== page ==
Remote working in the metaverse

Jun 23, 2022 - min read min read

Due to a virus that shall not be named, we have been working remotely for two years now. Whether this is a good thing or not, opinions are still divided. One thing is certain: although this virus seems to have thrown in the towel (knocks on wood), the chances that we will soon be heading for the office every day again are slim to none. No wonder, because working remotely has many advantages, from a better work-life balance to higher productivity and less commuting.

While many companies are still a long way from chillax with this new way of working, others (read: tech giants) are taking major leaps towards the future. And what does this future hold, oh crystal ball? More authentic forms of remote collaboration, possibly in the metaverse. (In case you haven’t been in the loop: the metaverse is a virtual universe in which you can do anything through an avatar—your digital double—from gaming to shopping to meetings. In other words, the future of the internet.)

“Within the next two or three years, I predict most virtual meetings will move from 2D camera image grids to the metaverse, a 3D space with digital avatars.” — Bill Gates (aka: a man who knows what he is talking about)

As the metaverse becomes more firmly established in our working lives, it is no bad idea to reflect on the questions and challenges it raises. For example, how will companies organise their metaverse? The virtual aspect of the metaverse gives organisations the opportunity to create workplaces that foster collaboration and creativity. In other words: a productive, creative work environment that bridges the gap between a physical office and a virtual space—and which supports the company culture. Time to look for a way to make the most of this.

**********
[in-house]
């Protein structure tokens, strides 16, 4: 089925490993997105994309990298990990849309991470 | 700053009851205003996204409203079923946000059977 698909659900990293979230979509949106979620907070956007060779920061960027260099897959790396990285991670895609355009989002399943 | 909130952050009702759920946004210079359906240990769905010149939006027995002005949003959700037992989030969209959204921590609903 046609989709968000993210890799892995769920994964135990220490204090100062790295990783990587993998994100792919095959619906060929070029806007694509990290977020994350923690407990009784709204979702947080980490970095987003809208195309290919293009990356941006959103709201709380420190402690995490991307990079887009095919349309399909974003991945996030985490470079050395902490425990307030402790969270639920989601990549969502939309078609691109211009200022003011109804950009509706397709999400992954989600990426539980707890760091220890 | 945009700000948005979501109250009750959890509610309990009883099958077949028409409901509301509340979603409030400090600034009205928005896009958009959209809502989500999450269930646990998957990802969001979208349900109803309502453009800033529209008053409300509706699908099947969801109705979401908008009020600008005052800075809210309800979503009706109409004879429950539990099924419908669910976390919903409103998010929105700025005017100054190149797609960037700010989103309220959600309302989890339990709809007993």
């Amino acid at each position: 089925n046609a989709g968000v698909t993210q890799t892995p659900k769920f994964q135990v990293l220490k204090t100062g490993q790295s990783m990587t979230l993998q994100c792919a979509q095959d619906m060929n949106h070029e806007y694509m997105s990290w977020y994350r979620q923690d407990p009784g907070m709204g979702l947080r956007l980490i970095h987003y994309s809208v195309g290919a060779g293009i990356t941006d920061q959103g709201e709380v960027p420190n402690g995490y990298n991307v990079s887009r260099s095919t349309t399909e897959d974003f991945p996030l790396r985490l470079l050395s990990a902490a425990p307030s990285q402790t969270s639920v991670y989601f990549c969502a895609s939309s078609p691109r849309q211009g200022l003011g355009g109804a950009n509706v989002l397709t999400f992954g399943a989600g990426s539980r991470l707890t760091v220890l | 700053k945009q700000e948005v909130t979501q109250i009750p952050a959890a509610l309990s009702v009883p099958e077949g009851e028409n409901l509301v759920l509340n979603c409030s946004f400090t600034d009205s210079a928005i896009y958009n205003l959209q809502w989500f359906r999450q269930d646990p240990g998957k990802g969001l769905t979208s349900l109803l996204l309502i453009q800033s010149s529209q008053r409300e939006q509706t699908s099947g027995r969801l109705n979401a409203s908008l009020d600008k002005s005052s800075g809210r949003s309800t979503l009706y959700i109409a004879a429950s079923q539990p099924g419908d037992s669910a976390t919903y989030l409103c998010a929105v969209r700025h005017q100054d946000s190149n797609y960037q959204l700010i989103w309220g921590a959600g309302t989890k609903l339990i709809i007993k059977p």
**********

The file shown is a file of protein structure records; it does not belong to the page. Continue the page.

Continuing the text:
Question mark number two: does a metaverse-based work environment offer opportunities to build more equitable workplaces? Or will the existing differences be emphasised even more? For example, while a metaverse will feel quite natural to younger workers, many others will have to learn to do things in a completely new way. This means companies must continue to take issues of diversity and inclusion seriously—virtual workspace or not. 

And finally, what about HR? Can the metaverse have a positive impact on the hiring of new employees? It does seem to be the case. Many companies are already experimenting with the metaverse to recruit talent. For example, Samsung organised a virtual recruitment fair, and car manufacturer Hyundai used the metaverse to onboard new employees. Moreover, employers and employees from all over the world can use the metaverse to get in touch with each other and exchange knowledge.

Will the metaverse reform the way we work, remotely or otherwise? My gut feeling shouts yes. The metaverse does promise to become the new standard for working remotely. If we are indeed going to work from home and from sun-drenched rooftops more and more, we need to look for the best way to do so—and for ways to help steer that development. Because let’s be honest: the metaverse experience is better than boring team meetings and the evergreen notification “Your microphone is off”.